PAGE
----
NEW PARIS — The New Paris Village Council met on Monday, Oct. 3 to consider several projects and financial options.
Eric Meilstrup of LCNB National Bank and Amy Aldridge of Farmer’s State Bank, each presented packages offered by their perspective institutions for the village to consider. Each bank offered similar, yet different services and interest rates. Council decided to research the offers before making a decision on which bank to choose, which will be decided for November’s meeting. The village currently does business with LCNB.
In other business, Porter Advertising has revisited an earlier price offer by the village concerning two billboards located in the village which have stood since 1940. Council originally offered a price of $600 per year for a five-year contract. Porter asked to drop the price down to $250, with slight increases per year over the five-year contract. After much debate, council approved a motion to accept $500 per year for five years. Porter agreed to respond in November if the company agrees or disagrees with the deal. If no deal is agreed upon, the billboards will be demolished.
Susan Laux of Mote & Associates, Inc., reported on funding available for improvements and repairs to East Cherry Street. She noted, a company seeking to take on the project may provide materials, but permits are needed for the projects to begin construction. The blueprints are completed, and the officials are only waiting for a “trust print” to be submitted. This is expected to take three weeks to complete.
Laux also reported on the status of a project to improve the Spring Street bridge. The village is looking for a grant to help fund the job which is scheduled for 2019, but the project may be pushed back to 2020. The Ohio Department of Transportation (ODOT) will provide 95-percent of the funding, while the village must cover the rest. There is no deadline for the project itself, but the job must be paid in full before the project begins. A motion was approved to extend the project into 2020.
Laux also spoke about an opportunity for a Land and Water Conservation Grant to provide funding for the local parks. The deadline for 2017 funding is set for Nov. 15. The grant provides funds for two years. There is talk of tearing down buildings and constructing new public facilities. One option is to use what is known as a Brownfield Loan, which can be paid back in 10 years but offers a limited amount of money. Another option is the Ohio Development Service Agency, which offers more money, but must be paid back sooner and is for one-year-only projects. Funding will not be available until 2019 should the Nov. 15, deadline for application be missed. Council is looking into this matter with hopes to conclude it for the November meeting.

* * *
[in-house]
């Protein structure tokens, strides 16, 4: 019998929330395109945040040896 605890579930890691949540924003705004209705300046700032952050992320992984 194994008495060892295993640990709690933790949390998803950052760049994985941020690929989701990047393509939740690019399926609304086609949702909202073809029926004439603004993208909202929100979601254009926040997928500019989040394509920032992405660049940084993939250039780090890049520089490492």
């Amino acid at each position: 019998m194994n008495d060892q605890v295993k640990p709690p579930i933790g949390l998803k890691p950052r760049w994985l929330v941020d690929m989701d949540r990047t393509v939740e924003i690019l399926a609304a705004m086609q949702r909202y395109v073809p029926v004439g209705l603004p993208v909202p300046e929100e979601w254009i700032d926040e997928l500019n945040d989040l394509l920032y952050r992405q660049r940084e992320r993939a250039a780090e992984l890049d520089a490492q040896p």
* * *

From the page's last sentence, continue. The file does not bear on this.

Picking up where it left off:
The old school building has been put up for demolition. Council is looking into a bid from Razorback Construction for $250,000 to remove asbestos, and $400,000 for the entire project. Council will decide on the offer at the November meeting.
The New Paris Safety Department reported answering to 113 calls for assistance last month. Eighteen reports were filed, and three arrests were made. All village officers recently passed their firearms certifications. In addition, officials reported the state of Ohio has passed a bill for police departments to use Multi-Agency Radio Communication system radios. Preble County Sheriff Michael Simpson agreed earlier to play the fees of $1,080 per year for the village to use the radios, according to officials..
An ordinance on grass clippings in the village was discussed. It was noted, unless council rewrites the ordinance, neither council nor local law enforcement can enforce it. The Sanitation Department is responsible for delivering citations to offenders. If the fine is not paid, the citation will become a civil issue. Council agreed to rewrite the ordinance, considering items like tougher enforcement, shorter process times, and the length of time for leniency.
A resolution, Res. 2016-12, was proposed to amend funds for a project for a street opening using police funding overage. The permit for any company to break ground on a street opening is a $50 non-refundable fee, but the money from the overage will help fund the project should one come up in the near future.
Council set Halloween Trick-or-Treat time as 6 p.m.-8 p.m.
A motion to purchase road salt was brought to the table and approved. The village will pay $73.56 per 80 tons of salt. The village has a supply of salt and has ample storage for more. The current price is the same as in 2015.
The next meeting will occur on Monday, Nov. 7, at the New Paris Public Building at 301 Cherry Street.
Reach Oliver Sanders at 937-683-4062 or on Twitter @osanders_RH